REVIEW: ‘The High Note’ Falls Somewhere in the Middle

In days as convoluted as these, harmless movies about well-intentioned people overcoming difficulties and coming out empowered are a welcome respite. The High Note is one of those films. Clearly destined for the big screen (nice production values, a combination of up-and-comers and vets), The High Note is a nice movie that doesn’t break new ground or ruffles any feathers.

Freed from the 50 Shades burden, Dakota Johnson is delightful as Maggie, the assistant of an R&B diva. Maggie has designs beyond her less than fulfilling job: She wants to become a music producer, preferably for her boss. But there’s no clear path to go from her lowly job to behind the sound desk.

In turn, her employer, Grace Davis (Tracee Ellis Ross, Black-ish), is struggling with a transition of her own. A decade after her last successful record, she’s been offered a residency in Vegas, the musical equivalent of a farm upstate. Davis believes she still has fresh material to offer, but for industry standards, she’s old news.

These two women’s struggles intersect time and time again. More often than not, they get in each other’s ways and fear to derail their careers stops them from speaking the truth.

Directed by Nisha Ganatra (responsible for last year’s so-so Late Night), The High Note is as mild as they come, coasting on the very engaging Johnson and Ross. Age and race get token mentions, but for the most part the movie avoids controversial territory. The fact the film has a white lead and black supporting cast is balanced by having everybody calling the Dakota Johnson character on her entitlement (you haven’t been dressed down until Ice Cube rips you a new one).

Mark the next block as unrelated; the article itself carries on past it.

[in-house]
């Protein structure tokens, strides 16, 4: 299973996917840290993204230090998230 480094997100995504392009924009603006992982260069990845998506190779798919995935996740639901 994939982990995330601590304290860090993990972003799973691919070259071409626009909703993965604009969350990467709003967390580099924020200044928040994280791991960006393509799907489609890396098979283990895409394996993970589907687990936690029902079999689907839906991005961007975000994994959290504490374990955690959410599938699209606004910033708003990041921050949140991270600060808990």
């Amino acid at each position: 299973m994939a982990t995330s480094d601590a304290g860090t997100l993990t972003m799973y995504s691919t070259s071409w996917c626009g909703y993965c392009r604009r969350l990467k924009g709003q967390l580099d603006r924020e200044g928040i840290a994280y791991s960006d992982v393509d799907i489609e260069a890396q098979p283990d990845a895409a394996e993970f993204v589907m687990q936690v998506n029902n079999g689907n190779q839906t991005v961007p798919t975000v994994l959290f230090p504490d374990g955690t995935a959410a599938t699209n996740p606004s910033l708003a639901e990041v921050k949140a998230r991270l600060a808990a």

The official word on Tracee Ellis Ross’ role is that she’s playing a version of her mother, Diana Ross. I would argue a PG incarnation of her: She’s high maintenance, but ultimately a straight arrow. The former Supreme is more interesting than that.

Worth mentioning, Kelvin Harrison Jr. graduates from playing a teenager to portrait Maggie’s project-slash-love interest. Last year, Harrison delivered two excellent performances in Luce and Waves. Turns out he can also sing. Kelvin is going places. Two and a half diva-like planets.

 The High Note is now available on demand.